December 16 – Happy Birthday, Arthur C. Clarke

Posted on December 16, 2013

He was a true prophet.

A prophet sees what will happen in the future. Most people who are said to be prophets are either fakes who tell people what they want to hear, for money—you know, you will be rich, you will be famous, you will travel far and live long and yadda yadda yadda—or they are religious folks who say great truths such as we should all be kind to one another. But some prophets are just terribly good at thinking about what technologies might be invented someday, and how such technologies will change the world. And when they write those things down, and 50 years later those things actually happen, everyone says, “He's a prophet!” or “She's a prophet!”

Arthur C. Clarke wrote science fiction and science fact books and stories and articles. He predicted personal computers and the internet.  He thought up an iconic computer (AI) character, HAL, who malfunctions and then takes drastic steps to continue to carry out its programmed directive.  He thought up geo-synchronous communication satellites, which orbit the earth at exactly the right height and speed to remain stationary relative to the earth. (That's how we have cell phones and satellite TV and so forth!)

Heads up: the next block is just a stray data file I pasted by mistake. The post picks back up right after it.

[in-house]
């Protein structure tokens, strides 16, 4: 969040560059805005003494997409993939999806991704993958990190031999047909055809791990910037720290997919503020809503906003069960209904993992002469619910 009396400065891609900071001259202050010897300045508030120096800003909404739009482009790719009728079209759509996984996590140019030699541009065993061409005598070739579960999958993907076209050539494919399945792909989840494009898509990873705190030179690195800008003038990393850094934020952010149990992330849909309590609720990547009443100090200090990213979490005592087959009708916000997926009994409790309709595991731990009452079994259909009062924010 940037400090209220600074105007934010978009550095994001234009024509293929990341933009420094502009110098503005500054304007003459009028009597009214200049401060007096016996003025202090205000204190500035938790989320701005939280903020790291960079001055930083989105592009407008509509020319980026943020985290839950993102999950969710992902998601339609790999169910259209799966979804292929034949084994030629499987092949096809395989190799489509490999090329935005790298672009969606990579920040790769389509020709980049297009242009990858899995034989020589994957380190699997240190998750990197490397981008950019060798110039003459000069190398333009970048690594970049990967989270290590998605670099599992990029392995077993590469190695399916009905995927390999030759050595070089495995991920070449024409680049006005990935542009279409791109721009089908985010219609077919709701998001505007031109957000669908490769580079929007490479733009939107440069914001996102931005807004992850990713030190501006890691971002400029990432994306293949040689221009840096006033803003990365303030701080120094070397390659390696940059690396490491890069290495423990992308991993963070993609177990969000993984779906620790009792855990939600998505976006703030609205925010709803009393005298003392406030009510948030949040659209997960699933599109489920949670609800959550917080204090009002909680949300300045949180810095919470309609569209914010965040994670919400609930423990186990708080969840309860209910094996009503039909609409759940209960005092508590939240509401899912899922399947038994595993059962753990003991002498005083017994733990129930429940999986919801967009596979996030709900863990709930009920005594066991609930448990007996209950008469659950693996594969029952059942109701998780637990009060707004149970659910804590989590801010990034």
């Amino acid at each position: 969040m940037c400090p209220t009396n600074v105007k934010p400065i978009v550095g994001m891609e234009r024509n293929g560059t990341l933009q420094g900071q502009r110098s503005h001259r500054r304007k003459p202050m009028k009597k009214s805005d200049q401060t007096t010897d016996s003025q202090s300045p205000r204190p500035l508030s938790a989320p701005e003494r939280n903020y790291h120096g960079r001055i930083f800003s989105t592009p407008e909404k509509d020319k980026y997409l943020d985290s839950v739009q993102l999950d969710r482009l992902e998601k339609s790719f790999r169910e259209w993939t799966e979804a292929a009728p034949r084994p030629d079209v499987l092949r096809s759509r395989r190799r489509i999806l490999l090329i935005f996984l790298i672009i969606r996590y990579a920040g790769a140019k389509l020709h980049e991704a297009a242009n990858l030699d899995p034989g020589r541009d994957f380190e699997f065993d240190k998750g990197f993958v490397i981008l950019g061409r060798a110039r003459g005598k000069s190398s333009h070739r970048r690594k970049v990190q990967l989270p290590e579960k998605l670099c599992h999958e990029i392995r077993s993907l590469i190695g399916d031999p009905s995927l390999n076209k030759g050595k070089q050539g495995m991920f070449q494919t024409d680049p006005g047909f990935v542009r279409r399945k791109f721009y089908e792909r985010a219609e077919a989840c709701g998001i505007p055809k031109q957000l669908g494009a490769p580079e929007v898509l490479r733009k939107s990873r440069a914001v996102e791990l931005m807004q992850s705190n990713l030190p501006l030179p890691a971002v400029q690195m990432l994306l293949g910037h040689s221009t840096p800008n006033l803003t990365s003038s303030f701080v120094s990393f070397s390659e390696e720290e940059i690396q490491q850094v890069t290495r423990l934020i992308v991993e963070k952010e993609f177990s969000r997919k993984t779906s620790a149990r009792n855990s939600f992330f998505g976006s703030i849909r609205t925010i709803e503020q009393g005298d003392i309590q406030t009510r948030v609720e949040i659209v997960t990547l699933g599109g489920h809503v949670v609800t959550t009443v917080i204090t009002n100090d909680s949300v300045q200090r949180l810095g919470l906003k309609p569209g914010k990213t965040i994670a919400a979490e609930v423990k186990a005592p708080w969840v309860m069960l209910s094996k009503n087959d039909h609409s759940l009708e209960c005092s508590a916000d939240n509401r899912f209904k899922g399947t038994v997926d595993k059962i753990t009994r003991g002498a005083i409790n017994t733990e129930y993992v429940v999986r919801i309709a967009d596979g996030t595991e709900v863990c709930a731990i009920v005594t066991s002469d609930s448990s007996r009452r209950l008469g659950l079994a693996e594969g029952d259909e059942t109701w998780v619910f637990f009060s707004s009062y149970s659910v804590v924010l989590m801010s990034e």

Clarke wrote about space travel and space mining and a space elevator and a global library and a few things that have happened and a lot of things that haven't happened, yet, but still might.

Here is a video of Clarke making some predictions way back in 1964. Which parts of his predictions are correct, and which might happen someday but haven't yet? 
  • Check out some of Clarke's science fiction. Childhood's End is recommended for teens. 
  • Check out Clarke's three laws:
    1. When a distinguished but elderly scientist states that something is possible, he is almost certainly right. When he states that something is impossible, he is very probably wrong. 
    2. The only way of discovering the limits of the possible is to venture a little way past them into the impossible.
    3. Any sufficiently advanced technology is indistinguishable from magic.
  • Clarke emigrated to Sri Lanka and did a great deal of undersea diving. He loved the ocean! He even did some underwater archeology, uncovering a sunken Koneswaram temple!
  • Check out the alien spacecraft that Clarke visualized in his book Rendezvous with Rama

Also on this date:

Kazakhstan's Independence Day

Margaret Mead's Birthday (scroll down)

Plan ahead:

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